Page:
Abstract: The paper investigates the impact of remittances on the relative concerns of households in rural China. Using the Rural to Urban Migration in China (RUMiC) dataset we estimate a series of well-being functions to simultaneously explore the relative concerns with respect to income and remittances. Our results show that although rural households experience substantial utility loss due to income comparisons, they gain utility by comparing their remittances with those received by their reference group. In other words, we find evidence of a "status-effect" with respect to income and of a "signal-effect" with respect to remittances. The magnitudes of these two opposite effects are very similar, implying that the utility reduction due to relative income is compensated by the utility gain due to relative remittances. This finding is robust to various specifications, controlling for the endogeneity of remittances and selective migration, as well as a measure of current migrants' net remittances calculated using counterfactual income and expenditures.
    Keywords: positional concerns, remittances, subjective well-being
    JEL: C90 D63
    Date: 2015–06
    URL: http://d.repec.org/n?u=RePEc:iza:izadps:dp9163&r=ltv
  5. By: Islam, Nizamul (LISER (CEPS/INSTEAD)); Flood, Lennart (University of Gothenburg)
    Abstract: We develop a behavioural micro simulation model (LuxTaxBen) that contains very precise information on income tax rules, as well as eligibility-rules for a number of welfare programs, such as social assistance, housing allowance etc. The model has been built specifically for analysing the Luxembourgish tax-transfer system whereby one can generate disposable income for various combinations of hours of work and welfare. It can be used for calculating accurate (net) household incomes conditional on labour supply while income tax rules and the various welfare benefit-levels are complicated functions of earned and unearned income. The LuxTaxBen is capable to handle almost all parts of the Luxembourg tax and transfer systems. Such a model has a great potential to be used for evaluating the effects of tax-benefit policy reforms and other changes on poverty, inequality, incentives and the governmental budget. It provides the users the opportunity to simulate the new rules in the Luxembourg tax-transfer system. The model consists of a number of modules such as module for child benefit, housing allowance, fees for child care. It is constructed in an integrated way so all the modules can be used together. This means that it is possible to analyses the interaction between the different transfer systems.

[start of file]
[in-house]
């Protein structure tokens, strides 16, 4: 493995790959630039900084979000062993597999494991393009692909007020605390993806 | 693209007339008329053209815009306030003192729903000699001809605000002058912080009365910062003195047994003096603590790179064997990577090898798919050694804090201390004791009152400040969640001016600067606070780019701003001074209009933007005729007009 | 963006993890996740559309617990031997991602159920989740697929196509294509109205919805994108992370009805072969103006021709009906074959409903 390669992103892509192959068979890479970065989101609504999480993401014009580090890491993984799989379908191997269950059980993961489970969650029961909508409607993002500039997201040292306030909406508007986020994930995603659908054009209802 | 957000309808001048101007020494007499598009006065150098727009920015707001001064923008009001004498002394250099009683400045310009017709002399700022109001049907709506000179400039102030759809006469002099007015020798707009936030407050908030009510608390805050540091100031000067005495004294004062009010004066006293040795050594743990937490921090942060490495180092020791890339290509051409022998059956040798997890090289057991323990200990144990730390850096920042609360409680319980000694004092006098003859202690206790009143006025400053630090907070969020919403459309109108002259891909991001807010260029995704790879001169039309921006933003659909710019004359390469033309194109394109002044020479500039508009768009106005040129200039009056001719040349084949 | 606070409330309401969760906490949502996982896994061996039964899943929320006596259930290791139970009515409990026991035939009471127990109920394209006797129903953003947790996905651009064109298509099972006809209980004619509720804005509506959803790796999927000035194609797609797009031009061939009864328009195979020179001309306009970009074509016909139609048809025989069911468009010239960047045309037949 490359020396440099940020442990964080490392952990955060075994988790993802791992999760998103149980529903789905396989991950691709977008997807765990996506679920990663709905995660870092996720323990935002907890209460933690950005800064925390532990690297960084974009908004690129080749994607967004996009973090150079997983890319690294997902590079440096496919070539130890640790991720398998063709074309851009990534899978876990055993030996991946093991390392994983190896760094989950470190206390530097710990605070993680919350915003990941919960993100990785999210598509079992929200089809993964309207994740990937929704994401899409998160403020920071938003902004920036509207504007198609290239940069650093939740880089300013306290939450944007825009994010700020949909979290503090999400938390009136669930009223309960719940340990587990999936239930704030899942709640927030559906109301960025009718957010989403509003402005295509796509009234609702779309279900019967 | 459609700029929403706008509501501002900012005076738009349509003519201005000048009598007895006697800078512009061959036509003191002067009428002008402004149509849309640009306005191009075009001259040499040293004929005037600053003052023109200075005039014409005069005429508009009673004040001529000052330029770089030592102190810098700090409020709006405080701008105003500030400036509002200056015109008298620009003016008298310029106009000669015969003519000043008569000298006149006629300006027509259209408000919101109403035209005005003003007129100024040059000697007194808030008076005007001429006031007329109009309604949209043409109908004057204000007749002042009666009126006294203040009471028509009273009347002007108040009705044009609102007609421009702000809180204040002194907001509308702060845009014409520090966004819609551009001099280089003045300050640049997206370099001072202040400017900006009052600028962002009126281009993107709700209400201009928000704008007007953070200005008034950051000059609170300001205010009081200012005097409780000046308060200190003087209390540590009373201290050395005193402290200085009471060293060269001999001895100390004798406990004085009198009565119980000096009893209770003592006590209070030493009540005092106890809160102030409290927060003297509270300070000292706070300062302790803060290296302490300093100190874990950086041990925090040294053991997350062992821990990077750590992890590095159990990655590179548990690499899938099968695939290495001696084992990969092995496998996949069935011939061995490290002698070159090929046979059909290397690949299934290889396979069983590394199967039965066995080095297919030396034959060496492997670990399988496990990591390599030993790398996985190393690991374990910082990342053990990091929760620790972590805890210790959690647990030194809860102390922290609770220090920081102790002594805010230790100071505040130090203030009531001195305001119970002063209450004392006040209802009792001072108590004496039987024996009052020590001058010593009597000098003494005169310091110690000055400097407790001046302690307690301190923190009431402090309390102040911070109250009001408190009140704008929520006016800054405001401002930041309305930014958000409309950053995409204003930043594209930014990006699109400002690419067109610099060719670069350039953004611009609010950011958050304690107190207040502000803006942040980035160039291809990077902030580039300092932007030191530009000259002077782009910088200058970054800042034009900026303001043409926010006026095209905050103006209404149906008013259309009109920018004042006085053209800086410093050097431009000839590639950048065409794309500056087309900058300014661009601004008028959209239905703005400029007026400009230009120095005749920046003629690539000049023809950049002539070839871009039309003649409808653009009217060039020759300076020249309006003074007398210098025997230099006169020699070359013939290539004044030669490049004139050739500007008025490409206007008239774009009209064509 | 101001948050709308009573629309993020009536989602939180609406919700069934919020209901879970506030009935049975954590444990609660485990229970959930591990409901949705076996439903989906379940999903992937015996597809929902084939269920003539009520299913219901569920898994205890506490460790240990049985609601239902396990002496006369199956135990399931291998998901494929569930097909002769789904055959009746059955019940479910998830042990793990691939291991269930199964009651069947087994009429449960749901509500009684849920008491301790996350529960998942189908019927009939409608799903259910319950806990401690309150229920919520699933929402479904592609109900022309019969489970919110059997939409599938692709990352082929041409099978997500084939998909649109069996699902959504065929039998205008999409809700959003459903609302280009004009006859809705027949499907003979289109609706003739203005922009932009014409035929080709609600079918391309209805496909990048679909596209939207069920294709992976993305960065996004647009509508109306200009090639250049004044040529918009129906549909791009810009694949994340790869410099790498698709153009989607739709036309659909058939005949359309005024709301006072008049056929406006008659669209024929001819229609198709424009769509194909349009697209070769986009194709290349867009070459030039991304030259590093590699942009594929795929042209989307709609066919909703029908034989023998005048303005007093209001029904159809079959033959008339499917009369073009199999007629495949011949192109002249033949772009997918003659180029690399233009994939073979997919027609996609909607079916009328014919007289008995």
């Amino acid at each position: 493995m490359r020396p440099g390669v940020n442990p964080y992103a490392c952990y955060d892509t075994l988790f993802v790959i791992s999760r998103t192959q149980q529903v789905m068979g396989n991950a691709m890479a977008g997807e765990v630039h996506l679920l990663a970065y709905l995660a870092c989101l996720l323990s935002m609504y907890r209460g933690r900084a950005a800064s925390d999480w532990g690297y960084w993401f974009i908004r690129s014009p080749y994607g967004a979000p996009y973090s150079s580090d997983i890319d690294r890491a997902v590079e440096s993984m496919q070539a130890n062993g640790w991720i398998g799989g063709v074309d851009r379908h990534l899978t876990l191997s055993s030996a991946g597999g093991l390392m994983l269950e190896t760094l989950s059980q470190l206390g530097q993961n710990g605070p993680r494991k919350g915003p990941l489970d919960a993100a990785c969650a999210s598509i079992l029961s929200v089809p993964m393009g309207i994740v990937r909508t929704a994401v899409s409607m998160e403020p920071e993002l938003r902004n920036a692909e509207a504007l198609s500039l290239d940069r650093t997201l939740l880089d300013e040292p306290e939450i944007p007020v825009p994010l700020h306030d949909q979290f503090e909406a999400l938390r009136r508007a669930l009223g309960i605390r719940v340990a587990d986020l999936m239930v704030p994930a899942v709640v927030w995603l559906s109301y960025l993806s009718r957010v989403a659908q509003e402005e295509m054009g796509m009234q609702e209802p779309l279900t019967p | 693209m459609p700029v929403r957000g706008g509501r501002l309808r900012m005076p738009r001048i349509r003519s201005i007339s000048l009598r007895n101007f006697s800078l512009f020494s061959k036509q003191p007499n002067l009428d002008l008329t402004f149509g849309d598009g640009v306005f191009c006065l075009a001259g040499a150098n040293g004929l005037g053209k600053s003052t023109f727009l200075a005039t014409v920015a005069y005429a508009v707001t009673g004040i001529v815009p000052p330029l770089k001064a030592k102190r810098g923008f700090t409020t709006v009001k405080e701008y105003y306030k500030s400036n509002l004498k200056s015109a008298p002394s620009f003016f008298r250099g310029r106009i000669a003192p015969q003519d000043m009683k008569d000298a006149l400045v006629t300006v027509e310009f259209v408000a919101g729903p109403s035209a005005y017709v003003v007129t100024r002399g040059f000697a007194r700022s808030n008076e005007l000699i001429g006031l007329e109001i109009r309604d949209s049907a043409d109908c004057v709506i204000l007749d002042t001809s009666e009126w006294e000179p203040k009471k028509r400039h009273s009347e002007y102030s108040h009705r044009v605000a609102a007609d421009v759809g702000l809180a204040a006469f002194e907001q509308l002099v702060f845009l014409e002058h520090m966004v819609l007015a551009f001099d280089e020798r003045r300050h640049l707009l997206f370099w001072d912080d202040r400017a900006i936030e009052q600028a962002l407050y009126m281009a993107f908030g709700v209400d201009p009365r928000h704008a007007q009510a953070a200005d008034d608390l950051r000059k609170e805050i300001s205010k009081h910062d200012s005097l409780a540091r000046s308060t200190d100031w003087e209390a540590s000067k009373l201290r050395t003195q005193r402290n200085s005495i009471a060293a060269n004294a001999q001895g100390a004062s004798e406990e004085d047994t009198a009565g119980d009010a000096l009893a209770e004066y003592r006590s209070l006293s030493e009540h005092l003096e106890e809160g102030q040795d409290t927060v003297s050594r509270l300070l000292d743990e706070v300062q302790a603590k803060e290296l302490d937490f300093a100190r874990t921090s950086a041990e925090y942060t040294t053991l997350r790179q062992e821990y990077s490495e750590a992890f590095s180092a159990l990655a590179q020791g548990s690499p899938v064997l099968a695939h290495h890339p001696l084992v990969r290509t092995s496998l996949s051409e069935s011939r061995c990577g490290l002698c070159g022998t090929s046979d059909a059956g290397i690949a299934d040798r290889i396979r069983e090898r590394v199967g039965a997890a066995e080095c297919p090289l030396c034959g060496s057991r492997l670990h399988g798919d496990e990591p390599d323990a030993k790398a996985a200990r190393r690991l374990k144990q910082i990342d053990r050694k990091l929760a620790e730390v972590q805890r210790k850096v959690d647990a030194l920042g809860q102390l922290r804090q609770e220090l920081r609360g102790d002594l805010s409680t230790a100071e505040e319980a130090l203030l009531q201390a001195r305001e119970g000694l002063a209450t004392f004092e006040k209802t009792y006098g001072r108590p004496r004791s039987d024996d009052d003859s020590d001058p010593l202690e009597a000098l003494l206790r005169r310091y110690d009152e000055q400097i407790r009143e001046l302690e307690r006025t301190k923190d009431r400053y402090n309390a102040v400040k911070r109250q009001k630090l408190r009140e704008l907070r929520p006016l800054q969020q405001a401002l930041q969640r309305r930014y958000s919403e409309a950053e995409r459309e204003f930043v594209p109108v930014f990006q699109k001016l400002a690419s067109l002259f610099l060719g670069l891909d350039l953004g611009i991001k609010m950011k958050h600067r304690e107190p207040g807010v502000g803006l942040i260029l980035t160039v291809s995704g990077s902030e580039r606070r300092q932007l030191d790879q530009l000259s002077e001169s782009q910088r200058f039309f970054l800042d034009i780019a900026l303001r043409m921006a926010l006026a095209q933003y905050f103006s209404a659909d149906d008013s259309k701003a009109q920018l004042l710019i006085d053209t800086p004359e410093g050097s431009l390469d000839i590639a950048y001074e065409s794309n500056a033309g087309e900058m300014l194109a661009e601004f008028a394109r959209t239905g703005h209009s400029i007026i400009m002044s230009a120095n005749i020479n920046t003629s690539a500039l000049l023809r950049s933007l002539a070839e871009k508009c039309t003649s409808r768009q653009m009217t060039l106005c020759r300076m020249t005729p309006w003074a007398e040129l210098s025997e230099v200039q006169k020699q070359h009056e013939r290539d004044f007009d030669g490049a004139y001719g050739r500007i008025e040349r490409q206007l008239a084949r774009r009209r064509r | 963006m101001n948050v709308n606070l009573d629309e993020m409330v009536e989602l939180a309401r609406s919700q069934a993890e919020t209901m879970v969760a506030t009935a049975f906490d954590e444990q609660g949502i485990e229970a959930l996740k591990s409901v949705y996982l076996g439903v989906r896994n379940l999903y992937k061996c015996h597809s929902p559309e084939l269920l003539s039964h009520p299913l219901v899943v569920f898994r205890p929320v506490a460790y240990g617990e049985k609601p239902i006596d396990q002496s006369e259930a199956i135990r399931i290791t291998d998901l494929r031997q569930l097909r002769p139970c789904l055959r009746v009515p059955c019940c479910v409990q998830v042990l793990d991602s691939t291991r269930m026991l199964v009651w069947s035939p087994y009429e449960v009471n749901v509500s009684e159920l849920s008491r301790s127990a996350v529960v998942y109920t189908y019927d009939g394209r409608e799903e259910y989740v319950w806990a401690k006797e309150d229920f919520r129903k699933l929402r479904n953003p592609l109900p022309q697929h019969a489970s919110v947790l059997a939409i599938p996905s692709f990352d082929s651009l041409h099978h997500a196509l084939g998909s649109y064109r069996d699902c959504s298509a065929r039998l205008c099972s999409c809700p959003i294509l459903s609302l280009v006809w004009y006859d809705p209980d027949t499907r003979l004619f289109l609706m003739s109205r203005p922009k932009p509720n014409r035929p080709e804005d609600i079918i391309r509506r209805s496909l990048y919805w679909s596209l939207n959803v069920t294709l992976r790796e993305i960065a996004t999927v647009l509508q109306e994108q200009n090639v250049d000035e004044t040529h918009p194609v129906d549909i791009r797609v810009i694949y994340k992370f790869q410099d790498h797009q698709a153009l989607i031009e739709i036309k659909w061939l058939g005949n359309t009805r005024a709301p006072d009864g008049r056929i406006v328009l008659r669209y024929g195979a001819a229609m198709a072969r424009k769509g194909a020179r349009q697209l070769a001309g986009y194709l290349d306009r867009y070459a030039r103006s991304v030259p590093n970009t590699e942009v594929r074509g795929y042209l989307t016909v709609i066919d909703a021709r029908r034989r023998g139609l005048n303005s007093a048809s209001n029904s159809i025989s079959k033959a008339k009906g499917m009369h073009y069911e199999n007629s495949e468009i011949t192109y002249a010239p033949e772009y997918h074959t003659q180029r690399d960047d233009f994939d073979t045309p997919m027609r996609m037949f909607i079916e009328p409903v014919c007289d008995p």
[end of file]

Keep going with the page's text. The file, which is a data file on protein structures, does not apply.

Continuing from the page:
Keywords: micro simulation, distributional and behavioural effect, welfare
    JEL: C8 D31 H24
    Date: 2015–06
    URL: http://d.repec.org/n?u=RePEc:iza:izadps:dp9152&r=ltv
  6. By: Neumark, David (University of California, Irvine); Grijalva, Diego (Universidad San Francisco de Quito)
    Abstract: State and federal policymakers grappling with the aftermath of the Great Recession sought ways to spur job creation, in many cases adopting hiring credits to encourage employers to create new jobs. However, there is virtually no evidence on the effects of these kinds of counter-recessionary hiring credits – the only evidence coming from much earlier studies of the federal New Jobs Tax Credit in the 1970s. This paper provides evidence on the effects of state hiring credits on job growth. For many of the types of hiring credits we examine we do not find positive effects on job growth. However, some specific types of hiring credits – most notably including those targeting the unemployed, those that allow states to recapture credits when job creation goals are not met, and refundable hiring credits – appear to have succeeded in boosting job growth, more so during the Great Recession period or perhaps recessions generally. At the same time, some credits appear to generate hiring without increasing employment or to generate much more hiring than net employment growth, consistent with these credits leading to churning of employees that raises the costs of producing jobs via hiring credits.